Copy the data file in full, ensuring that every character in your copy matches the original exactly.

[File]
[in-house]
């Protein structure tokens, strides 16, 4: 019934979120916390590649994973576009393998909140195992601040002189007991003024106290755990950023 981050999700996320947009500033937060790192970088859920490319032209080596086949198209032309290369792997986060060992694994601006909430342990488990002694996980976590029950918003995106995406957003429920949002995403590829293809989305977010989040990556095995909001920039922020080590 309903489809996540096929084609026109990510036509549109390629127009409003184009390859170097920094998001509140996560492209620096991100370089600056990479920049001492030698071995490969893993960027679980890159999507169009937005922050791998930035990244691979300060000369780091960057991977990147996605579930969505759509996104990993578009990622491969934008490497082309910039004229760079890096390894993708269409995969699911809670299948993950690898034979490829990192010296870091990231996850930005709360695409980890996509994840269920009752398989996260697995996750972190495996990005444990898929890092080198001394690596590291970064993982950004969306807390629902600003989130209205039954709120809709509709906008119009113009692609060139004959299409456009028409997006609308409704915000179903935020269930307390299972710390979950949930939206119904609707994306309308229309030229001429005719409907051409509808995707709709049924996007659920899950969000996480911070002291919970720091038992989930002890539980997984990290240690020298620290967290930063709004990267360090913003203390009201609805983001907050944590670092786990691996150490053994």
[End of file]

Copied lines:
[in-house]
């Protein structure tokens, strides 16, 4: 019934979120916390590649994973576009393998909140195992601040002189007991003024106290755990950023 981050999700996320947009500033937060790192970088859920490319032209080596086949198209032309290369792997986060060992694994601006909430342990488990002694996980976590029950918003995106995406957003429920949002995403590829293809989305977010989040990556095995909001920039922020080590 309903489809996540096929084609026109990510036509549109390629127009409003184009390859170097920094998001509140996560492209620096991100370089600056990479920049001492030698071995490969893993960027679980890159999507169009937005922050791998930035990244691979300060000369780091960057991977990147996605579930969505759509996104990993578009990622491969934008490497082309910039004229760079890096390894993708269409995969699911809670299948993950690898034979490829990192010296870091990231996850930005709360695409980890996509994840269920009752398989996260697995996750972190495996990005444990898929890092080198001394690596590291970064993982950004969306807390629902600003989130209205039954709120809709509709906008119009113009692609060139004959299409456009028409997006609308409704915000179903935020269930307390299972710390979950949930939206119904609707994306309308229309030229001429005719409907051409509808995707709709049924996007659920899950969000996480911070002291919970720091038992989930002890539980997984990290240690020298620290967290930063709004990267360090913003203390009201609805983001907050944590670092786990691996150490053994």